I have a lot of doctors. A lot of doctors. I’ve seen more than I can count and each time I go in, they ask me to fill out a new patient form. Inevitably, the form does not have enough space to include all of my information. And worse, I’ve already filled this form out in hundreds of other places. So I decided to make my own form – a personal health record (PHR).
I need to use email to work with my providers. I’ve explained before why I’ve given up on patient portals. Basically, I have multiple providers to manage (16) and going into multiple portals to send multiple messages is untenable for me as a patient and really does a disservice to me and to my providers. However, doctors are reticent to use email. The EHR vendors have done a great job with their marketing to scare physicians to think that they can only use the portal to communicate. But that’s not true! And in fact, patients have a right to use email, one that doctors must accommodate.
Because doctors don’t want to believe me despite my law degree, I have written this letter and present it when they try to resist the use of email. Some still try to push back and refuse, but the law is in my favor and I’ll push for what I need to do for my care. We shouldn’t have to fight over this, but until doctors really learn how HIPAA works, I’ll have to educate them on my own.
For all patients that want to use email, feel free to use this. It is NOT legal advice, it is simply what I use as a patient and cites the relevant laws, rules, regulations, and guidelines.
Stigma against those with Borderline Personality Disorder (BPD) is endemic and rampant in the medical and mental health professionals. Such stigma is often expressed overtly as well as subtly to patients, impacting their care in dramatic ways.
This stigma needs to stop and it needs to start with not only the public but with providers of all kinds assessing their biases and misunderstandings of this illness and taking responsibility for their actions.
Here I present the research on the most pertinent research surrounding this issue.
The last line of my article on privacy and security in the cloud for IBM reads:
Ultimately, responsibility is important not only for HIPAA and HITECH compliance but also for ensuring trust. A doctor entrusts a BA with critical information shared by patients who have divulged their most intimate details and whose EPHI [electronic personal health information] might be stored in the cloud. If their EPHI is compromised, patients might lose trust in their doctors and consequently their care might be put at risk. Thus, the significance of HIPAA and HITECH goes beyond law. EPHI is not merely data; it represents individuals, their health, and their lives. (ital, bold added)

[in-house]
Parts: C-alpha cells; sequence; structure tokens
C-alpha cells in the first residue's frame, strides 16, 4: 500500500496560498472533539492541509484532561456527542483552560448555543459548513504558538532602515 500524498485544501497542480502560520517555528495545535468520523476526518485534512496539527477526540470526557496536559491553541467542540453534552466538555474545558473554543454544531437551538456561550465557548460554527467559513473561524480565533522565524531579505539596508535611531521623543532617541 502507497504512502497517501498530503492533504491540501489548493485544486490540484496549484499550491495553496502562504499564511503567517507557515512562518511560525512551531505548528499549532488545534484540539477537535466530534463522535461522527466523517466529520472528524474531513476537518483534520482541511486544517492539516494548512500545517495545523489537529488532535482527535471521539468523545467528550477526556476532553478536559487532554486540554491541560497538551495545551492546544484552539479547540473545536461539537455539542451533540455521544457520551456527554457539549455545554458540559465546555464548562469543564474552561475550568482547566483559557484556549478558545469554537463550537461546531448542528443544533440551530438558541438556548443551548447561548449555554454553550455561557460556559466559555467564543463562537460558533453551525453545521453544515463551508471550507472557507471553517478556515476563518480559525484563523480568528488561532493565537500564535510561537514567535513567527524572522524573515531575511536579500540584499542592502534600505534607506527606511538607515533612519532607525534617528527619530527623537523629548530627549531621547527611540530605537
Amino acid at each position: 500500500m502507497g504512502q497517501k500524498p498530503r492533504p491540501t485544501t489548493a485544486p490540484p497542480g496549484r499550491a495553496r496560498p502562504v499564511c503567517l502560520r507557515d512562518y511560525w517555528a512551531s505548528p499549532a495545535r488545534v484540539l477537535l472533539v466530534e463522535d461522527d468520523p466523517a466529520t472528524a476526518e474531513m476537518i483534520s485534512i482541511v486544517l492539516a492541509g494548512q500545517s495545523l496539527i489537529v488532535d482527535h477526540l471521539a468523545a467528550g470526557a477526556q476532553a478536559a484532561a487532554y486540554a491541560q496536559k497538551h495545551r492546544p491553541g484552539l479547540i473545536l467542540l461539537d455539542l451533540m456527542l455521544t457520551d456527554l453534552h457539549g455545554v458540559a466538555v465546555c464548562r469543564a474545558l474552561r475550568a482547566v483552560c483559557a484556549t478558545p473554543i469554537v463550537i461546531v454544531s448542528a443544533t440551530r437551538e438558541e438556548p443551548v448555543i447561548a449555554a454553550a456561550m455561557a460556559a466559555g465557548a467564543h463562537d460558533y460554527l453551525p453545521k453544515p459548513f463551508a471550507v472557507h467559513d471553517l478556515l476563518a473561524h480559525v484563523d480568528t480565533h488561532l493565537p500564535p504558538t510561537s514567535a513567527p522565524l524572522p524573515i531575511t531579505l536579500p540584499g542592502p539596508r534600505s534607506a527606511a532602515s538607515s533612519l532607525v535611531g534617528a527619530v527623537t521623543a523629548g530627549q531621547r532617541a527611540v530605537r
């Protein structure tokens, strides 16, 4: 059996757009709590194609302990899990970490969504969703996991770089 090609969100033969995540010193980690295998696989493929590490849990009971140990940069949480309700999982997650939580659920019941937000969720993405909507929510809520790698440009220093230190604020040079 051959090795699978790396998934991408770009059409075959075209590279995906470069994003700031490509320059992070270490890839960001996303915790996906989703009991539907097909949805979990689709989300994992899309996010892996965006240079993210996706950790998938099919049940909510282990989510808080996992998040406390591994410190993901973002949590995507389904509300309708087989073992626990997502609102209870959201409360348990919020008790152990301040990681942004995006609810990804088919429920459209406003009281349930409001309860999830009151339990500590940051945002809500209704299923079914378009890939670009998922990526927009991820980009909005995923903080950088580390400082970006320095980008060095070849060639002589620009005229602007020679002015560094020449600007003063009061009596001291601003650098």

It’s not exactly the line you’d expect to see in a technology publication but it was important to me that the article end with the reason why HIPAA is important, a reason that is often forgotten or in the least neglected by providers tasked with following the law – trust.
The privacy and security provisions in HIPAA are ultimately about trust.
Healthcare does not have a problem with silos.
In fact, there are no silos in healthcare; there are only boundaries.
If we truly want to change healthcare, we need to break boundaries.
I’ve written 2 posts on communication this year. I’ve deleted both – the only two posts I’ve ever deleted thus far after over 6 years and 182 (soon to be 183) posts published on this site. The first I felt people weren’t ready to hear. The second didn’t feel true to myself. But I’m going to make a third attempt because in the past 9 months, the subject of communication persists, from politics to healthcare to social media and relationships, and weighs on me heavily.
This week was National Eating Disorders Awareness Week and so I thought it would be a perfect time to share my “Diabulimia Primer.” This is a document that I’ve crafted using the research on eating disorders in people with type 1 diabetes. I take it to every doctors appointment (even endocrinologists) to explain what this eating disorder is all about.
I first developed it because no provider I knew understood the disorder. So when they saw my extremely high blood sugars, instead of taking the time to understand what was behind them, they would judge me, threaten me, and give me lectures about how I would lose my limbs and die. Many didn’t believe me that insulin can cause weight gain and others still mistook me for someone with type 2 and would tell me I needed to lose weight. That only made things worse.
In time I’ve found more and more providers have at least heard of the concept but they don’t have a great grasp on what it means or how and why it develops. The document cites research because I know doctors won’t accept my word for it. And once they’ve read this primer, they often come to a new understanding and are able to better help me with my treatment.